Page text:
Home / Hey Selig, It’s Not Just Another Record

Hey Selig, It’s Not Just Another Record

Please Share...Print this pageTweet about this on TwitterShare on Facebook0Share on Google+0Pin on Pinterest0Share on Tumblr0Share on StumbleUpon0Share on Reddit0Email this to someone

I wouldn’t fancy being MLB commissioner Bud Selig right now. Selig has to make one of the toughest decisions that any commissioner of any sport has ever had to make. He has to decide whether or not to attend games where Barry Bonds could shatter the career home run mark with 756 and break the most hallowed record in all of sport.

This would be a no-brainer if Bonds was a person with same class and spotless reputation as the present record holder, Hank Aaron. But Bonds is nothing of the sort. The book Game of Shadows revealed Bonds as an almost definite steroid user, not to mention a less than ideal husband. His ex-wife taped phone conversations with Bonds where he threatened to kill her if she ever cheated on him.

Selig said that he was undecided on whether to attend Barry’s potentially record-breaking games. He said that the event “will be handled the same way that every other record in baseball that’s been broken was handled.”

This is where Mr. Selig has got it wrong. The career home run record is not just any other record. Can you recall how many yards Emmit Smith ran for in his career to set the all time rushing record? I can’t. How about the record number of points Kareem Abdul-Jabbar scored in his career? Me neither. But almost every sports fan knows the magic number 755. It’s a record that gets broken only once in a generation.

Babe Ruth hit 714 home runs in his career. Forty years later, Aaron hit number 715. And now, 31 seasons after Aaron took his last swing in the major leagues, Bonds needs only 22 homers to break it again. Bonds is healthier than he has been in a while, and reaching 756 seems inevitable for him.

Even though Bonds probably took steroids and is not a very nice guy, I think that Selig has to be there when he breaks the record. Steroids or not, the moment when home run ball No. 756 is hit over the fence will be one of the most significant sports moments of the century. Until Bonds flunks a steroid test, Selig has to treat him like any other player reaching this incredible milestone.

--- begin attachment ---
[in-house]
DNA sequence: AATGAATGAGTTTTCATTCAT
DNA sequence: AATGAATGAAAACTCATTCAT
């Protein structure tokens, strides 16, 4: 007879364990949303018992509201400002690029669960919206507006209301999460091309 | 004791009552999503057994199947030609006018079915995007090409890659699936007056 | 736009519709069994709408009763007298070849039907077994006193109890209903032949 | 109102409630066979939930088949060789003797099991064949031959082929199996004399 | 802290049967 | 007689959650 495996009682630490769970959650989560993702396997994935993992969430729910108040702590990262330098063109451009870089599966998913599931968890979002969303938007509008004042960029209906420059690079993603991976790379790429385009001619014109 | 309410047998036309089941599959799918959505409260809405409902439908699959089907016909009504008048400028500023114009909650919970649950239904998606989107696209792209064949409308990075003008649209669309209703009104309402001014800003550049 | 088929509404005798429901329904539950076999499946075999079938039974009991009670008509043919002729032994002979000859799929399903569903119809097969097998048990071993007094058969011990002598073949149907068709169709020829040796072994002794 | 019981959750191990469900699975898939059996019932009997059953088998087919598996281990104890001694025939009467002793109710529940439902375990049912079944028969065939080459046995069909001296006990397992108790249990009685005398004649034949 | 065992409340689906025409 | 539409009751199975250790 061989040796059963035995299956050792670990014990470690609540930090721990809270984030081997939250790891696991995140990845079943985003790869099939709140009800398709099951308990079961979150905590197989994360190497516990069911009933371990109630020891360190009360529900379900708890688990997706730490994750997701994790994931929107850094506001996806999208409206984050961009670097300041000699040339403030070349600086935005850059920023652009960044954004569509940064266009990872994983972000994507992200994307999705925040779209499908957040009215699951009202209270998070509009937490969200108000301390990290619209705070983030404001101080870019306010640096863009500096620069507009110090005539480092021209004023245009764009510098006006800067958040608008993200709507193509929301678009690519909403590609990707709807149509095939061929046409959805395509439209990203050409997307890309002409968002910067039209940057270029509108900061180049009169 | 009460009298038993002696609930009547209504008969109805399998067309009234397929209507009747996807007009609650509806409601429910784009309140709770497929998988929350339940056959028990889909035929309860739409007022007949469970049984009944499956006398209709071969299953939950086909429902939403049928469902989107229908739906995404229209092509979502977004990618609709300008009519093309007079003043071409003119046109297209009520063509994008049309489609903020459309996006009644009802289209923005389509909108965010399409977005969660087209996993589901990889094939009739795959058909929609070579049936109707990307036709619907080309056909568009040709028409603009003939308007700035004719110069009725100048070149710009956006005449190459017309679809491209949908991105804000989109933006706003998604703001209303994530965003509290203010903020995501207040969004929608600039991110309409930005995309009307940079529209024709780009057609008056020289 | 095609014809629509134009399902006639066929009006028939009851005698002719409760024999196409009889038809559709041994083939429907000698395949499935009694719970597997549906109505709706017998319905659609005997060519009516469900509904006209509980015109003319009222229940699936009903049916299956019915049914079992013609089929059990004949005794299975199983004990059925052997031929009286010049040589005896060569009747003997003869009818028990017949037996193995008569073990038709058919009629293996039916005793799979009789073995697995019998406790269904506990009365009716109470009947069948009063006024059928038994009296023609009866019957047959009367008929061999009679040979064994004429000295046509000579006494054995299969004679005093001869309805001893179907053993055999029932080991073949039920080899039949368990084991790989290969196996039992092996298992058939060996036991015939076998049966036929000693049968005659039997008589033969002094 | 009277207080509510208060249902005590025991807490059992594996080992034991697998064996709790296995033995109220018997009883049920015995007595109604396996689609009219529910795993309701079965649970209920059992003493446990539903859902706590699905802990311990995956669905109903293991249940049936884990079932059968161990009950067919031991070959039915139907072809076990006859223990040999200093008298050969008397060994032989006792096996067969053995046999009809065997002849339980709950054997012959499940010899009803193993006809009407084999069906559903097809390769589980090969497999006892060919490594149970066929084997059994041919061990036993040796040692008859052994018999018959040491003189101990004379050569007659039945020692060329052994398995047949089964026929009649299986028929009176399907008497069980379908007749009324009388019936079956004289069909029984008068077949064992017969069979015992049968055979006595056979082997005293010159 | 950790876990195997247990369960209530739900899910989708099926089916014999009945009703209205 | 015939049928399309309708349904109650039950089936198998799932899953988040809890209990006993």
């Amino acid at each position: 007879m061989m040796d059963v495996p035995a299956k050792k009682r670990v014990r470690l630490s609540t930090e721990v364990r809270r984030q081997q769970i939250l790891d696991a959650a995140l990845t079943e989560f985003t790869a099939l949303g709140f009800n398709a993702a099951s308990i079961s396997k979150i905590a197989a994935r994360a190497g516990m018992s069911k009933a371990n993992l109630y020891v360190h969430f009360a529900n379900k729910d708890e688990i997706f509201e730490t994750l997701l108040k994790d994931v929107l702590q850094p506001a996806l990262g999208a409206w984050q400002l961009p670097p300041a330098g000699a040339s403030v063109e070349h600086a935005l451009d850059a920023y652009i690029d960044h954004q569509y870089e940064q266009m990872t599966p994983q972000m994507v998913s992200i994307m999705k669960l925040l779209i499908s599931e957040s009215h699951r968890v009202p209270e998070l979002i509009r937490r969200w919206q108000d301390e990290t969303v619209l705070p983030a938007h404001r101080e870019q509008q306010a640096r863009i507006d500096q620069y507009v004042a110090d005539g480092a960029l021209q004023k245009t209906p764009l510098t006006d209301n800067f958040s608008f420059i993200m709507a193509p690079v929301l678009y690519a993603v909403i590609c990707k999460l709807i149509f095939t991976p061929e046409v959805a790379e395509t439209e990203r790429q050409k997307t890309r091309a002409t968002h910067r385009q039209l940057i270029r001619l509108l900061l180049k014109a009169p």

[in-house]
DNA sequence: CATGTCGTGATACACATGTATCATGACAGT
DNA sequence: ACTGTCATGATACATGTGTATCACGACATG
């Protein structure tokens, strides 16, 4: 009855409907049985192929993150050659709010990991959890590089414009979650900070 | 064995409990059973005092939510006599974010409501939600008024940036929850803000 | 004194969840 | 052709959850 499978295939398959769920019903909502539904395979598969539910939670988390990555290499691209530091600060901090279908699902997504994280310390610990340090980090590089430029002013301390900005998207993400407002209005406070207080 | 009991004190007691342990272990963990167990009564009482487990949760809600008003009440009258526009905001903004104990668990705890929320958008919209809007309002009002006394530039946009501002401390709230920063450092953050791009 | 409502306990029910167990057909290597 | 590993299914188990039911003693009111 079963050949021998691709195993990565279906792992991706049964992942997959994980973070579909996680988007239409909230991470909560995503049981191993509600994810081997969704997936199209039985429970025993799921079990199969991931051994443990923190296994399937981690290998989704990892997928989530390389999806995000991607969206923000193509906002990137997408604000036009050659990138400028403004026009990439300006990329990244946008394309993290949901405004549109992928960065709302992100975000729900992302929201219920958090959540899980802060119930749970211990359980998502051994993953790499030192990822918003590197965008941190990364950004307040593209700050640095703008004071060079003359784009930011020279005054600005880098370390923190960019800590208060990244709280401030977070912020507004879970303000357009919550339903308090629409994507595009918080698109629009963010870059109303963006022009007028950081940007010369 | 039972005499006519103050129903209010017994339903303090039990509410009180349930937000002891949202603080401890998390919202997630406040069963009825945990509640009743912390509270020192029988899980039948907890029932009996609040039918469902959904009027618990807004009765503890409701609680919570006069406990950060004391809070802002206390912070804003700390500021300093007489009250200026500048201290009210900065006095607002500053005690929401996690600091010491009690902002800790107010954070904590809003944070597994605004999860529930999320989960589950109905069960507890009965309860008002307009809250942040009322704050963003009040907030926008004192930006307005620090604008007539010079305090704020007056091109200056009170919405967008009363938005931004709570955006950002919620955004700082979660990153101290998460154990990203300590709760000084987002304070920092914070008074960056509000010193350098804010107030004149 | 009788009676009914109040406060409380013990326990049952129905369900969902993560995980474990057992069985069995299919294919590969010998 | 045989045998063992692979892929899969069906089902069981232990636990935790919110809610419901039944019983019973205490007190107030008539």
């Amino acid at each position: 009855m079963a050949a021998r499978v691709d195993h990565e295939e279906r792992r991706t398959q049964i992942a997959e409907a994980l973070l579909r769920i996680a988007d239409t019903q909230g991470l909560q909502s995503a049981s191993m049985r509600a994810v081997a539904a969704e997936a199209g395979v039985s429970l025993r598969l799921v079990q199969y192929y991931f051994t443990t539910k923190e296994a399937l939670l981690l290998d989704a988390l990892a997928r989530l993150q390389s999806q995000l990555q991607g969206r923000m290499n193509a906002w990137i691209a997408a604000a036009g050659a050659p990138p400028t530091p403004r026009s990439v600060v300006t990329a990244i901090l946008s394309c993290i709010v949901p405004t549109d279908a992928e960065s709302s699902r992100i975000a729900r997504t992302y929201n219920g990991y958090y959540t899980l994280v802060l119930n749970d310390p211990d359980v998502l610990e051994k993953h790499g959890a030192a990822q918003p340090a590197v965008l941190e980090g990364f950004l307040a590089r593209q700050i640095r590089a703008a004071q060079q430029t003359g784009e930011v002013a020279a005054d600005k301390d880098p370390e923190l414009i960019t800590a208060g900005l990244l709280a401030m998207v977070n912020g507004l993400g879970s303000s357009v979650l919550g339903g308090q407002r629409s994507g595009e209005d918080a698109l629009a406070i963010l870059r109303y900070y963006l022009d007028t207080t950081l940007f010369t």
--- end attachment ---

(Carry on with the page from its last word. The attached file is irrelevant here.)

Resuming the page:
Powered by

About Josh Mandell

  • Josh Mandell

    You’ve met Hank Aaron and Bonds? How?

  • APL

    This record is one hell of an achievement I agree with you that Selig has to be there when the record is broken. As far as you saying Bonds not being in the same class as Hank Aaron I feel you are wrong. I have met both of these athletes and yes, Bonds is not a very nice guy but neither is Aaron. Anyways, regardless of the steroid use or not Bonds is probably one of the greaest players in the history of the game. Regardless of the type of person that he is, he is still one hell of a player. Many people only look at his recent stats, go back and look at his whole career. The gold gloves, the MVP’s etc… I feel that Selig has much to do with the steroid problem then the players. When the homeruns were being hit he said nothing and now he is all about convicting people that haven’t officially been accused of steroid use. Despite all this I feel that something needs to be done to this sport. It is a great game of great players and our youth needs to have role moels to look up to and they never will if this dark cloud of steroid use hangs around baseball.

  • I too, have read Game of Shadows. I am not going to chastise Bonds for using drugs in an era when drug use was not regulated or frowned upon.

    However, if I were Selig, I would still frown upon Bonds for being a World-Class prick. I would choose to not honor Bonds’ record chasing and/or breaking home runs, because doing so would promote a horrific role model for younger players.

    The me-first generation is bad enough as it is, we don’t need to encourage it.

  • It depends on who bats behind the heavy hitters. If you walk someone, you’re putting added pressure on the next hitter. Even the elite players don’t come up big every time.

  • Johnny Sports Guy

    They pitched a lot more to heavy hitters back in the day. Since being juiced up is frowned upon and with the caliber of our pitchers nowadays isn’t it dumb in the MLB to constantly walk heavy hitters?